Make sure you are prepared now so you have policies about travel, pay, home-based working and how to cope without staff, says Katee Dias
Coronavirus continues to make headlines and the number of cases in the UK is steadily rising. Obviously this outbreak has a tremendous impact on the hospitality and leisure sector, with some customers not wanting to travel and some country areas being locked down. However, there is also the impact on employees to contend with when considering this potential pandemic.
From an employment law perspective, an employer has obligations to look after the health, safety and welfare of its employees. There are also certain obligations when an employee is off work for sickness, such as the right to be paid sick pay.
Be aware of potential race discrimination issues (for example, you should not target employees who have an actual or perceived association with a high-risk area).
In this time of potential crisis, planning is key. Employers should think about the risks they face and how these can be minimised and mitigated against. Obviously hospitality is a peopleheavy sector, both in terms of the number of customers and the staff involved to run a business, which will present particular challenges.
The most obvious steps can be put into practice fairly swiftly, for example, educating the workforce on what to do if someone feels unwell, promoting good hygiene practices within the workplace, cancelling non-essential business travel and ensuring you have emergency contact details for all the necessary people. Being prepared to deal with the various eventualities will hopefully make things easier for the employer if coronavirus does end up penetrating the workplace.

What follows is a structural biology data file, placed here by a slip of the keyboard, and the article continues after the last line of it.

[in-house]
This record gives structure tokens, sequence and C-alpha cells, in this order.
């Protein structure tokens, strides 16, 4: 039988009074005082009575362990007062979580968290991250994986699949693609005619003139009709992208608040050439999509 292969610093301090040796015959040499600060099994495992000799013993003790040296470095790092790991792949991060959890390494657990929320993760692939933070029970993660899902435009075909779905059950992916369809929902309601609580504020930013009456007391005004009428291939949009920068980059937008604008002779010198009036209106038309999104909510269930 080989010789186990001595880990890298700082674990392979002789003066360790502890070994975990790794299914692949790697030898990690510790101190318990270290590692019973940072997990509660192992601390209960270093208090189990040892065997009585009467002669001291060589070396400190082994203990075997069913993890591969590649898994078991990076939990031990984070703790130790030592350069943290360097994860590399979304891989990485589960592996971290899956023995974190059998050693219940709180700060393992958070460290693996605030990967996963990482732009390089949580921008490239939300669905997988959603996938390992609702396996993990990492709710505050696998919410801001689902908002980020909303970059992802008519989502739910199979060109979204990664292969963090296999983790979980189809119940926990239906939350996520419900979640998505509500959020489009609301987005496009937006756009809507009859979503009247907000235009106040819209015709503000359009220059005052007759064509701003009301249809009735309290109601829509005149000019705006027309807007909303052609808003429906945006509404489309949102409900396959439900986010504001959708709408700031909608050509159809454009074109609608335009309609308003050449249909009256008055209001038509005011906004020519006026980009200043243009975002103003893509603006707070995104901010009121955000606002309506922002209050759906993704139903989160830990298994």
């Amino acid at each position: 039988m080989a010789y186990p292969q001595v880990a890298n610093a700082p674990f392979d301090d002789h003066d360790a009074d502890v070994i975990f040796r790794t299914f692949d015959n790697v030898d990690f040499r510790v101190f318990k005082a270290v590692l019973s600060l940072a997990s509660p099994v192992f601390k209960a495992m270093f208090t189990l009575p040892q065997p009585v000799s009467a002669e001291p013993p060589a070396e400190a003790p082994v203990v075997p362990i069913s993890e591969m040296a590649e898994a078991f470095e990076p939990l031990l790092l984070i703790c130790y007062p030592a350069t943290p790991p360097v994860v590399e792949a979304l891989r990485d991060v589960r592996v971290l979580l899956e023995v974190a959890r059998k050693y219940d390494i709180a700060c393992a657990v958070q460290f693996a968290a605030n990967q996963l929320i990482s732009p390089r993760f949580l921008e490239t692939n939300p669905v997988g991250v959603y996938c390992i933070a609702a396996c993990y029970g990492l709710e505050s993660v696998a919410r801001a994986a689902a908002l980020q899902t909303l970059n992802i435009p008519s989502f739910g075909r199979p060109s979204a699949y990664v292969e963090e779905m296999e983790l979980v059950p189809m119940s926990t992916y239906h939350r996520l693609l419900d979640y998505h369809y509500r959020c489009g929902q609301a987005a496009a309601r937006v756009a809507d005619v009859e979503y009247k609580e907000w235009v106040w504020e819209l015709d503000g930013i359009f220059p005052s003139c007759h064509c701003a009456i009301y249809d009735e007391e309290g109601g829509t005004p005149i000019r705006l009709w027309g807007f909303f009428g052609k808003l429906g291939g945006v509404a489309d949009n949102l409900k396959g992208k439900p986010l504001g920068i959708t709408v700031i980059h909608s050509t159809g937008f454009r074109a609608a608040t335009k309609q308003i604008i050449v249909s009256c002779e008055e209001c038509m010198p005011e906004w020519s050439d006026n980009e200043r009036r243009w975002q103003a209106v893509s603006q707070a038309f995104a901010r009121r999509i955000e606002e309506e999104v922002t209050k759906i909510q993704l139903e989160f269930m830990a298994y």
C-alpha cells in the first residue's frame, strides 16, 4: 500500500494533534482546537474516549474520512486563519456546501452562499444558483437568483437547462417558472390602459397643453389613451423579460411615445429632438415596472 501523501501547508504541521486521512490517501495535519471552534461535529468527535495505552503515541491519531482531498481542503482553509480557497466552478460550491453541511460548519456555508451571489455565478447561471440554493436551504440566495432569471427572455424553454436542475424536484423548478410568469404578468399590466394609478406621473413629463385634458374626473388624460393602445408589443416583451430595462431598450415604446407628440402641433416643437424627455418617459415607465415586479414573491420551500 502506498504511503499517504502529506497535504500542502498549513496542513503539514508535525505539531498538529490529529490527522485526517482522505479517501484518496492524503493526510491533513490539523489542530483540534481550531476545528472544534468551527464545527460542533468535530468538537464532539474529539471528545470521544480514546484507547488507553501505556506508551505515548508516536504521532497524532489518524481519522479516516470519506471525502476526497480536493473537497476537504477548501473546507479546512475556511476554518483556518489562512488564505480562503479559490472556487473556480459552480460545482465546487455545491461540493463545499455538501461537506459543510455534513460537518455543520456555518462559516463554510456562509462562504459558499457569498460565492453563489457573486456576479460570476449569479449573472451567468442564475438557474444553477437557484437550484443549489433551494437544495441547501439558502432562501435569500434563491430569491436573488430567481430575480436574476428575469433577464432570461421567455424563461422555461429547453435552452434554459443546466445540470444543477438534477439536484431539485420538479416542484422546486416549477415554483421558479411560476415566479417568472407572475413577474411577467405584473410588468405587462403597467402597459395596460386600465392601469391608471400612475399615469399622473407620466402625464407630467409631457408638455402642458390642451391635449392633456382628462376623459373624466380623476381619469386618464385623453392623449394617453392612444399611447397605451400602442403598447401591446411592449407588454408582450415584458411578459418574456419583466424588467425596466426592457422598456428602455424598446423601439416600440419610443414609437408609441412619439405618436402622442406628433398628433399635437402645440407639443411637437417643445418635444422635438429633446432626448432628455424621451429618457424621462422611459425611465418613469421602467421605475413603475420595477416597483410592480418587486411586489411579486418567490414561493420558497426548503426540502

Another thing to think carefully about is sick pay. Will you pay this during any periods of self-isolation? Strictly speaking, there might be potential arguments that the individual does not qualify, but government guidance suggests that an employer should give statutory sick pay in these circumstances and, from a morale point of view and the fact that if they are not paid, the employee may attend work and infect others, it is probably better to do so.
Businesses that are not prepared for dealing with the coronavirus may find themselves having to deal with staff shortages, potentially infectious employees coming to work, poor morale and possibly even having to close down their premises, which would obviously have potentially catastrophic consequences for a business.
Look after the health and safety of your workforce by carrying out risk assessments to ensure that work does not pose undue risks to your employees. This might be as simple as buying hand wipes and encouraging staff (especially front of house) to take regular breaks to wash their hands.
Consider limiting any business travel, especially near high-risk areas. Make sure that you encourage your employees to follow the self-quarantine guidelines where appropriate.
Keep up to date with government advice and educate your workforce. In particular, check out guidance published by ACAS.
Review and, if necessary, update your policies dealing with sickness and time off for dependents.
Decide if sick pay will be paid if an employee chooses to selfisolate as a precaution, bearing in mind that if you don't the employee may come to work and spread the virus to others.
Obtain up to date emergency contact details for each employee in case you need to contact them or their relatives.
Consider how you will cope if lots of employees are taken ill at once or are absent for long periods.
Check your insurance policies and evaluate whether you need any keyman insurance cover or similar.
Think about whether you want to alter your normal working practices, such as allowing office-based employees to work remotely where possible.
Keep an eye out for discriminatory treatment of colleagues and customers.
Katee Dias is a senior associate in the employment team at London law firm Goodman Derrick LLP firstname.lastname@example.org
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